About the course
The cyber defender foundation capture the flag (CTF) has been designed to test and teach those responsible for detecting and defending an organisation against a cyber-attack. The QA cyber lab offers a safe environment for IT and security teams to develop their cyber defence skills and put to them to the test against the clock.
This is not for your elite 'hackathon# champions, this foundation CTF provides a learning platform for your multi-discipline technical teams to work together collaborating as they would do in a real cyber-attack. During the event challenges are released which requires the participants to navigate through systems, seeking vulnerabilities, exploiting, decrypting, whatever it takes to find the flag. Talented individuals working in isolation can't defend an organisation successfully. Learn the necessary cyber defence 'trade craft' skills, in our state of the art cyber lab, a fully immersive learning experience, harnessing the talent within your teams to solve the challenges together before you have to do it for real.
There are no explicit predefined prerequisites required for the challenge event as the instructor will lead the delegates through the event from the introductory modules to the more advanced tasks. However we recommend that delegates have experience of Windows and Linux operating systems in a networked environment. CLI skills, which include the navigation of file directories for both Windows and Linux. The ability to interrogate network systems for basic information such as IP address and MAC address. Knowledge of network fundamentals (IP addressing, subnets, routing). Familiarity with TCP/IP stack and the OSI Model and knowledge of common internet protocols.
Delegates will be able to demonstrate the following:
How to work as a team during complex technical tasking
Use numerous Penetration testing tools such as; Wireshark, SQLMap, ZAP, NMAP, Metasploit and more to perform tasks and gain flags.
Cyber defence 'tradecraft' problem solving activity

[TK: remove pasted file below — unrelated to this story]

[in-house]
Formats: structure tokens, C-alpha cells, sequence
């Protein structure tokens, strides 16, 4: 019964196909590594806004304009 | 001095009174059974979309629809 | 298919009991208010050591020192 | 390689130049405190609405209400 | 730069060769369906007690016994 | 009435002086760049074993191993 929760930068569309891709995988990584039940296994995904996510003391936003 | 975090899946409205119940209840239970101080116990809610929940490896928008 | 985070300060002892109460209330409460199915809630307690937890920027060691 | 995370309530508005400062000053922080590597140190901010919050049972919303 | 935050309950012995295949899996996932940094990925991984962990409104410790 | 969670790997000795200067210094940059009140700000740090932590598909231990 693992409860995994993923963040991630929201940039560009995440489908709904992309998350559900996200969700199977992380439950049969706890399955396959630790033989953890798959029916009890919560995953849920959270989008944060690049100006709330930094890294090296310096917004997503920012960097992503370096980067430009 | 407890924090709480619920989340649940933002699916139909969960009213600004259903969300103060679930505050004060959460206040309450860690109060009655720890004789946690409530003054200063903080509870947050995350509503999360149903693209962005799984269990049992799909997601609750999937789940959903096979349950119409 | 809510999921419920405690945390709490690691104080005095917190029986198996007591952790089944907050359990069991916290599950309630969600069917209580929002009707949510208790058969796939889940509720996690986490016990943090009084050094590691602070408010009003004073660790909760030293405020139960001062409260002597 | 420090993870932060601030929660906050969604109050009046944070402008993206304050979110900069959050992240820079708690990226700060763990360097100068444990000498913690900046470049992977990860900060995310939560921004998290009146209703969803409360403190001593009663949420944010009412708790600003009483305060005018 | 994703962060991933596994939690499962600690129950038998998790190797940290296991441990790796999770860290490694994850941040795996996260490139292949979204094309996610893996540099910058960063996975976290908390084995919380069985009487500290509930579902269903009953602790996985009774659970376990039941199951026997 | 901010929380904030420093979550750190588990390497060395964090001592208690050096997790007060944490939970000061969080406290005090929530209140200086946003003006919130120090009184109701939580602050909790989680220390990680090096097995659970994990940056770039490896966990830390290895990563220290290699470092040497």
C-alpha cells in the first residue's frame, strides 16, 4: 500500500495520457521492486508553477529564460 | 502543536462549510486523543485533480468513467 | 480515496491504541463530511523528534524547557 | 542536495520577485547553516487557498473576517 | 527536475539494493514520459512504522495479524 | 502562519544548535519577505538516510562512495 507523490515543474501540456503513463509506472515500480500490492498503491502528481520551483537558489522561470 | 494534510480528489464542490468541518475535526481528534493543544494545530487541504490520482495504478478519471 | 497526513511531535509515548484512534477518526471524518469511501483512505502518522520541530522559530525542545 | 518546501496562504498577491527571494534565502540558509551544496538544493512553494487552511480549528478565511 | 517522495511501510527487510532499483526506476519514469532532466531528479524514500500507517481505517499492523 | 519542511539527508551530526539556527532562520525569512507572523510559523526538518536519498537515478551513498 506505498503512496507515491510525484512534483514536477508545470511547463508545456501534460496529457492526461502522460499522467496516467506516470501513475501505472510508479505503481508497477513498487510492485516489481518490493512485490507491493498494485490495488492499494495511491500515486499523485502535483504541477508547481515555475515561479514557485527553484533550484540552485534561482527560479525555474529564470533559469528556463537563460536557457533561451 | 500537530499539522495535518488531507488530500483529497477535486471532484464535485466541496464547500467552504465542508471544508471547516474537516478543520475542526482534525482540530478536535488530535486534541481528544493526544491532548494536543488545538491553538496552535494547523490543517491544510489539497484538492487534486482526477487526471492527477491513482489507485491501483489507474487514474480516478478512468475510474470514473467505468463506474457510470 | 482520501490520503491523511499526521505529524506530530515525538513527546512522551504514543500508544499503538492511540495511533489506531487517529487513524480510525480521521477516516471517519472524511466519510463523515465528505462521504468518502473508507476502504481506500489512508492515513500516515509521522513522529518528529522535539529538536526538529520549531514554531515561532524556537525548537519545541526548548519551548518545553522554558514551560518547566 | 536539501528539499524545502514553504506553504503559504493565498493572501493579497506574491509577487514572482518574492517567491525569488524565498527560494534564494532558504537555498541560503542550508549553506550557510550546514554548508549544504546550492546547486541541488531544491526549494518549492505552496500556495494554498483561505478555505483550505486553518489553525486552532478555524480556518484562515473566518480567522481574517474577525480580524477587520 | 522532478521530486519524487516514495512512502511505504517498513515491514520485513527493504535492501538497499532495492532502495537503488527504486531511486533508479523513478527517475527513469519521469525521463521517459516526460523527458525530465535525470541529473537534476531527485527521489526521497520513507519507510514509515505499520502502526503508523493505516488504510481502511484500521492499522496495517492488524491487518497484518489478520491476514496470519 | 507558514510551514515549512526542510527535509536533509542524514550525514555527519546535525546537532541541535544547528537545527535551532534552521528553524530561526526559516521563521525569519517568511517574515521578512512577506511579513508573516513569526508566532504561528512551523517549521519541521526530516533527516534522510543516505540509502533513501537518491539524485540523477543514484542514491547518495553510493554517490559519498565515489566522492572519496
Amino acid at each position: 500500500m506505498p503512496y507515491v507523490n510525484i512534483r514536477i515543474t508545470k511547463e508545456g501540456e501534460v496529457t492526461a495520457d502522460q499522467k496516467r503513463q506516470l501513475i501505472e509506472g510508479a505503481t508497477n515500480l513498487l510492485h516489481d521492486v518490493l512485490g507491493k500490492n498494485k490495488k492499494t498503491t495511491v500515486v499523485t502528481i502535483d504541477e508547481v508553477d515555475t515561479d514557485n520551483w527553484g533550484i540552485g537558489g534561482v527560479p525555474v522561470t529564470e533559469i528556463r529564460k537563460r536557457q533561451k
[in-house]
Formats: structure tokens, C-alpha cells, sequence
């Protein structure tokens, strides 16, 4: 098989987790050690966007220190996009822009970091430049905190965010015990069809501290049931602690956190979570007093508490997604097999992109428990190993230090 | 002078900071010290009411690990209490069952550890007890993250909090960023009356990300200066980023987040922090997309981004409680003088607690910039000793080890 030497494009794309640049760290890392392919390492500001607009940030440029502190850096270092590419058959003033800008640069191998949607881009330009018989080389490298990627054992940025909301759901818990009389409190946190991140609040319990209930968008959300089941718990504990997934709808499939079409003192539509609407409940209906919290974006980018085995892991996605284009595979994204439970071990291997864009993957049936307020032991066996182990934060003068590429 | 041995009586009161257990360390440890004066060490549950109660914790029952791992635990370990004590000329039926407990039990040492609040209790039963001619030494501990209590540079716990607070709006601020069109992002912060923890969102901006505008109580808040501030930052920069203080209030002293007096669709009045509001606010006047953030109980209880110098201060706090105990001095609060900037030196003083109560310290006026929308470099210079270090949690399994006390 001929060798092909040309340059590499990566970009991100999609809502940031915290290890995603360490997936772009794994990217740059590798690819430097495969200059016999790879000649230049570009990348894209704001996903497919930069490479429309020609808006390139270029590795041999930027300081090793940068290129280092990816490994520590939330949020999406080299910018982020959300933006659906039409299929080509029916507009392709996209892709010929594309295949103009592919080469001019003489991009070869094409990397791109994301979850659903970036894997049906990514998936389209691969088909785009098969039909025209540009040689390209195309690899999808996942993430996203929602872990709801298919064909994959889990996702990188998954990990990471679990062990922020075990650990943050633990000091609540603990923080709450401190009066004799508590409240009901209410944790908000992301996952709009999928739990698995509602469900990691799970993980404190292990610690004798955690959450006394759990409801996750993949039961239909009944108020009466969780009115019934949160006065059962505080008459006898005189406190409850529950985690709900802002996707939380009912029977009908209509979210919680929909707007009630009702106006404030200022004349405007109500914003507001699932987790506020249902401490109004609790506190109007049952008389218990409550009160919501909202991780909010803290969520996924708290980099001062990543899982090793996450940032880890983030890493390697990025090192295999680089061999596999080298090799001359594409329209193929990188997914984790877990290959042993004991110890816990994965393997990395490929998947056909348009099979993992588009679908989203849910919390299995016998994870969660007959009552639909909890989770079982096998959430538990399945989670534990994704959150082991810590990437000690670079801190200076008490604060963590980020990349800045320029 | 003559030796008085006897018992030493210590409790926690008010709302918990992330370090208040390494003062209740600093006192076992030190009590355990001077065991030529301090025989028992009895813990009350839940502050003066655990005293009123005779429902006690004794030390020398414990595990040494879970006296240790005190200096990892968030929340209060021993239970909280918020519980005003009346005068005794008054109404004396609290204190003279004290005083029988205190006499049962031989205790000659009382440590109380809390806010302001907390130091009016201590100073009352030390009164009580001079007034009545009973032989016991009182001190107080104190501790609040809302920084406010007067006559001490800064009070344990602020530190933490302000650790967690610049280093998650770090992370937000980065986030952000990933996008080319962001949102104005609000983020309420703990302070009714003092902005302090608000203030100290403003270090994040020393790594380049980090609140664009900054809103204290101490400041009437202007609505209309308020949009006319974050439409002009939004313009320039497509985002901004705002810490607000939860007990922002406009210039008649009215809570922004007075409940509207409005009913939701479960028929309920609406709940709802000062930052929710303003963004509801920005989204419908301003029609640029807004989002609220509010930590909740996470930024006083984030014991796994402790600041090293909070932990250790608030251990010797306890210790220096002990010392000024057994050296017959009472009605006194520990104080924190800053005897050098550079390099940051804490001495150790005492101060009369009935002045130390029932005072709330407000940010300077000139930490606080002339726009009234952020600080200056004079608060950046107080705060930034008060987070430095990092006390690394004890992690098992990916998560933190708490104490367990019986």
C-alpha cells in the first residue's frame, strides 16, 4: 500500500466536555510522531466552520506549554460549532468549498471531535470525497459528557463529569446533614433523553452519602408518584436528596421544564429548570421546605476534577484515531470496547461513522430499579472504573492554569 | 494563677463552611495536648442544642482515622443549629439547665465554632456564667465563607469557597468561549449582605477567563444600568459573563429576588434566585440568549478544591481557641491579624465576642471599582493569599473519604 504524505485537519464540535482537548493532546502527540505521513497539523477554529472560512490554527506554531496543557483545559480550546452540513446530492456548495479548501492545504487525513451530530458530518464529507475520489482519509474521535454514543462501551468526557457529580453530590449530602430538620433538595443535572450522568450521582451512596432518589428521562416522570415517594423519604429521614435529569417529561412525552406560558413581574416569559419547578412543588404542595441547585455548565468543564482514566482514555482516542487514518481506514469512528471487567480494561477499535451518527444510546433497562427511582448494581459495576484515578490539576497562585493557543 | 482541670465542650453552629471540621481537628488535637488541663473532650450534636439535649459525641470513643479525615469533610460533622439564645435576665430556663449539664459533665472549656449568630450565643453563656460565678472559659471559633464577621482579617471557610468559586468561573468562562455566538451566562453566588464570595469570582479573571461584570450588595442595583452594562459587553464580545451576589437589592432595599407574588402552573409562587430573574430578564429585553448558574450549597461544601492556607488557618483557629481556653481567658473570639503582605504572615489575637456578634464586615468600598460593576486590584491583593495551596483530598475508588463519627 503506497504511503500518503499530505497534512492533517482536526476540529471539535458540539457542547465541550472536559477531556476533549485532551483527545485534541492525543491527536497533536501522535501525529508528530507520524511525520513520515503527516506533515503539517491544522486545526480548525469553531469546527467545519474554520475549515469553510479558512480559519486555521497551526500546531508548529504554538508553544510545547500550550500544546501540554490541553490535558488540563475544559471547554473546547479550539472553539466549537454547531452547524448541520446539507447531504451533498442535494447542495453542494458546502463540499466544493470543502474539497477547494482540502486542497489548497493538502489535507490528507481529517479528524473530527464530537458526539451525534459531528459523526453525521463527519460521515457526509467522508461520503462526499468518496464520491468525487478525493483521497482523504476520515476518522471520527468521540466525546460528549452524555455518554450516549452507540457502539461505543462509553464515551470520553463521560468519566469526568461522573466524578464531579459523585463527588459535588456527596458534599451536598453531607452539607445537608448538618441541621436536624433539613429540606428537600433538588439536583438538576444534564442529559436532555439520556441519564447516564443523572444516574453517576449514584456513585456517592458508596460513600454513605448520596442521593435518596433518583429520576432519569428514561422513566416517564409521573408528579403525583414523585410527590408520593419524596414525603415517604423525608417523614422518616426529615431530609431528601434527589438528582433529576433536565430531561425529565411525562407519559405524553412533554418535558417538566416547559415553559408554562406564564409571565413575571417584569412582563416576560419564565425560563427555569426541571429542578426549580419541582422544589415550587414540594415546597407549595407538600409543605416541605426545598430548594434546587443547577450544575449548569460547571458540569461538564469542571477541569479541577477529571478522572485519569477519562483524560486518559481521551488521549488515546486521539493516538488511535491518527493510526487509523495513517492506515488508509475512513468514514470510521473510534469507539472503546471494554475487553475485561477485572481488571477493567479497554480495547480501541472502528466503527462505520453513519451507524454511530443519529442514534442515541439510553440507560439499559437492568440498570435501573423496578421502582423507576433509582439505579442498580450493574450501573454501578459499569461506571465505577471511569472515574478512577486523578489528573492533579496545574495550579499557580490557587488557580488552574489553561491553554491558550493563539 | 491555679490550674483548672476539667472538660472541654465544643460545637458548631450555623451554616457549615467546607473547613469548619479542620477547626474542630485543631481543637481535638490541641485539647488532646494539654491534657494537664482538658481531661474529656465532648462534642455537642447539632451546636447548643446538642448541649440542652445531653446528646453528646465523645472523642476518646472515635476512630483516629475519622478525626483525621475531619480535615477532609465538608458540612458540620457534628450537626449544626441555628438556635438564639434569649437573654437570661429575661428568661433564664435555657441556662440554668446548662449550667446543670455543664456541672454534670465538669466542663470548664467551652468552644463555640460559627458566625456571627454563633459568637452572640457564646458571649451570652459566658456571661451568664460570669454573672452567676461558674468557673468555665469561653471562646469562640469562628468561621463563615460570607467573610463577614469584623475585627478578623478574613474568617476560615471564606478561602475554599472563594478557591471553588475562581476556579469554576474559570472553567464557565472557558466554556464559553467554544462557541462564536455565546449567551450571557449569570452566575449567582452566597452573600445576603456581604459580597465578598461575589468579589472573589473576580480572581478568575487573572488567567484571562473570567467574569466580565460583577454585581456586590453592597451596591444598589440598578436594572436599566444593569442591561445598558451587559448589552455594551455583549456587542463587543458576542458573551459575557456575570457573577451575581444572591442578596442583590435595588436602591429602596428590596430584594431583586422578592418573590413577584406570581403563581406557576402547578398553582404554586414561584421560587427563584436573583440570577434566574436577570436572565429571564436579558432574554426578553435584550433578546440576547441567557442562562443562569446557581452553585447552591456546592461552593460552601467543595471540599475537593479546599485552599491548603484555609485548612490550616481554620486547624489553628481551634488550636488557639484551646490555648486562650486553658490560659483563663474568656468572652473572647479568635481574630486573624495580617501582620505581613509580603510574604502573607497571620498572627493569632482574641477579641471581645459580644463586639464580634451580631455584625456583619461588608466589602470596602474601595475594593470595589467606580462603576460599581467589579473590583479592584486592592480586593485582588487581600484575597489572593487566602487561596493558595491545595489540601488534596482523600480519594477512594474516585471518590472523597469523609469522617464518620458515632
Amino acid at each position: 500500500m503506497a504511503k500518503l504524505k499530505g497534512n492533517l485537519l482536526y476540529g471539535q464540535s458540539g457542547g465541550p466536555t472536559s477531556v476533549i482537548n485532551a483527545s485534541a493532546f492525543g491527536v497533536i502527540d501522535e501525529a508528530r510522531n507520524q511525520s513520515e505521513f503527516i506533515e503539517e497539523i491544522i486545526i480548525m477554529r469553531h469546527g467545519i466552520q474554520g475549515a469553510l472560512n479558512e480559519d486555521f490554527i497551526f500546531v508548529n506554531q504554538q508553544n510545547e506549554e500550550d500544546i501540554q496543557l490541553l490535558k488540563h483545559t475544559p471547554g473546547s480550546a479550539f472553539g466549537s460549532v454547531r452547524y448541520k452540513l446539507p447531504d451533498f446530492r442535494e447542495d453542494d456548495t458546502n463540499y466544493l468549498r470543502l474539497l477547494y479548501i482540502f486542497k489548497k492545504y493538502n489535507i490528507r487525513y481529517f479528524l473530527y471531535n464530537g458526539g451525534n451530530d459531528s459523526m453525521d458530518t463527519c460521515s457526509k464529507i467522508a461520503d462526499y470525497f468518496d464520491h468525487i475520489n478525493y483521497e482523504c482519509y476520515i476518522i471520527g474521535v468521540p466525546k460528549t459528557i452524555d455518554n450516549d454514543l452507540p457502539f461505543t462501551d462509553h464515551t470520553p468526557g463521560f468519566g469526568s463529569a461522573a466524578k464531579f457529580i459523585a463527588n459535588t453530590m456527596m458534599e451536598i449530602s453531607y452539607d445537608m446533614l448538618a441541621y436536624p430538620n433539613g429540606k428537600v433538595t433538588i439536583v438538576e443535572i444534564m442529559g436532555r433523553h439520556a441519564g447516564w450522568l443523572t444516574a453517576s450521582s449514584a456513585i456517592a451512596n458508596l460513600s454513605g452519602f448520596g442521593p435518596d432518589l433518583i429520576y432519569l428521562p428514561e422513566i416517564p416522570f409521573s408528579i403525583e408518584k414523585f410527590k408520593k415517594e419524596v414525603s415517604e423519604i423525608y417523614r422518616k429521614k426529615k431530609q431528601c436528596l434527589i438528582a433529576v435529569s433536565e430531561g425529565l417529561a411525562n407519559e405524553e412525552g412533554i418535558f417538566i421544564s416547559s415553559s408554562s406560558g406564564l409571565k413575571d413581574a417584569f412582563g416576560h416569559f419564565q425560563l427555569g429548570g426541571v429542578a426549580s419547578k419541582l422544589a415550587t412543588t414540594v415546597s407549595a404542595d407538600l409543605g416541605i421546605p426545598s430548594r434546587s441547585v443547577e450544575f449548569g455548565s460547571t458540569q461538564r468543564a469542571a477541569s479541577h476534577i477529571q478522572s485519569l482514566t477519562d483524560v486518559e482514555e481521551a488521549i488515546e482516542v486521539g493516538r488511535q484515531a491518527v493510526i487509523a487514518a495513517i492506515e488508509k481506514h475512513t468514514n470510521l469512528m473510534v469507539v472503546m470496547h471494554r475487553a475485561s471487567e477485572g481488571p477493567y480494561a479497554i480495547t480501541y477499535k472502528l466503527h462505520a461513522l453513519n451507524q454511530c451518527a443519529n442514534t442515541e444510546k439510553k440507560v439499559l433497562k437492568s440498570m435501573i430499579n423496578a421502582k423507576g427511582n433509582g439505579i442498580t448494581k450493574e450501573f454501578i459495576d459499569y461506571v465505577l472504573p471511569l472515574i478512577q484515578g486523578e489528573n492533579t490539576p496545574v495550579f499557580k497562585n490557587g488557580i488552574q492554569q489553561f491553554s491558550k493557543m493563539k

System, network and service enumeration
Application enumeration and profiling
How data is encoded, decoded, encrypted and decrypted using various algorithms as a means of evading detection
Day one will cover all the technical disciplines required to complete the CTF challenge rounds on Day 2. The CTF is broken up in to five rounds, each round covering the following topics.
Round 1 - General Linux Capabilities
Delegates will learn the commands needed to navigate around a Linux System, from being able to locate a specific file to killing running processes. Gaining the necessary skills and knowledge to not only know how to look but were to look for signs of an attack, which will come in very useful as they progress through the rounds and are able to respond swiftly to an incident. Knowing where to look is a key element in finding a flag for your team and delegates will be shown the key places that a hacker may leave clues behind.
Round 2 - Kali Linux Defensive Skills
Delegates will be taught the foundation elements of the Kali Linux environment and will be taught a subset of the many tools available within the Kali Linux suite. Including the more advanced tools of Kali Linux distribution which will form the building blocks for later modules.
Round 3 - Encoding and Decoding
Malware and other types of backdoors use encoding and encryption to hide what they do and to help avoid detection. Delegates will be taught how strings and data can be encoded and decoded using Base64, Hexadecimal and Binary and how this data can be decoded. Delegates will also be taught ways in which data can be encrypted and decrypted using various cryptographic algorithms and ciphers. This will teach each of the learners the foundation skills and knowledge needed to reverse engineer malware and backdoors which use these types of tricks to avoid detection.
Round 4 - Incident Response